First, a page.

A transparent support plate or cover 24 overlies the pointer and the upper surface thereof is generally co-planar with the upper surface of the dial 14. The feet 26 and 28 show how a user would use the scale 10. An opening between the front of the feet 26 and 28 represents the range in which the user's weight is expected to fall. Since most users will know the range in which their weight will fall, they can use the large, easily read numerals 21 and 23 to position their feet appropriately.
FIG. 4 shows the elevational arrangement of the housing 12, the pointer 20, the cover 24, and the dial 14. The upper face 16 of the housing 12 includes a series of concentric recesses. A lower or deep recess 32 allows rotation of the pointer 20 and the shaft 34 to which it is connected.
A second recess 36 with shoulder 38 supports the cover 24. Apertures are located on the shoulder 38 to receive pins 40 molded into the cover 24. The pins 40 may be deformable, resiliently or plastically, to provide engagement between the cover 24 and the housing 12. The cover 24 is a clear plastic, to allow clear view of the pointer 20 in any position, and the cover has substantial thickness to provide support to a user.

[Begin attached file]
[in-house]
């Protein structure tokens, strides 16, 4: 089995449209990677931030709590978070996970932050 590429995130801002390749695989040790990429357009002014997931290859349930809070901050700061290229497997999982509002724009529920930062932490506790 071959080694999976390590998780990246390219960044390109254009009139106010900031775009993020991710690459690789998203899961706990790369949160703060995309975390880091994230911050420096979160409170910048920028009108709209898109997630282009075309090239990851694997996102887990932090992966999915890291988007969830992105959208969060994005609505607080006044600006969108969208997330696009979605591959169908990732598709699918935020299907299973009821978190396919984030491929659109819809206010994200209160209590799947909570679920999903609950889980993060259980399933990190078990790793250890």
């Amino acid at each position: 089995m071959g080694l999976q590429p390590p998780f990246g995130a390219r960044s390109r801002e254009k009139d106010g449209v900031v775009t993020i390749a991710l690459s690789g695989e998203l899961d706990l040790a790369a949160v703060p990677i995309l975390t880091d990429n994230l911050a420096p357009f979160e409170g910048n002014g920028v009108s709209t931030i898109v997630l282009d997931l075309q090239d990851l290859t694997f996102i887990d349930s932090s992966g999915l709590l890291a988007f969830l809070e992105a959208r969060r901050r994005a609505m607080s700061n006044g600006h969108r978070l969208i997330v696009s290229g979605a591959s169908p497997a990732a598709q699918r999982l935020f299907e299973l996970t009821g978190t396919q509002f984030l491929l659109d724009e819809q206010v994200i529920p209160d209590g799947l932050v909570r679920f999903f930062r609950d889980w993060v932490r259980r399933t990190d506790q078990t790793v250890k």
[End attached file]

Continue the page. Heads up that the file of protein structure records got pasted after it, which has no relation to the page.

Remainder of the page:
A third recess 42 is shallow and receives the dial 14. The cover 24 has a step on its outer upper edge to receive the inner part of the dial 14. The depth of the step 44 is generally equal to both the dial thickness and the third recess 42, so that the entire upper surface of the scale is substantially smooth due to the flush arrangement of the various components. The flush upper surface of the scale is easy to keep clean and is comfortable for the user's feet. And, by providing the placement of the numerals on the upper outer surface of the scale, both space for and visibility of the numerals is maximized. The numerals may be printed onto the dial or adhesively applied thereto. The dial may be adhered with a mastic to the housing 12.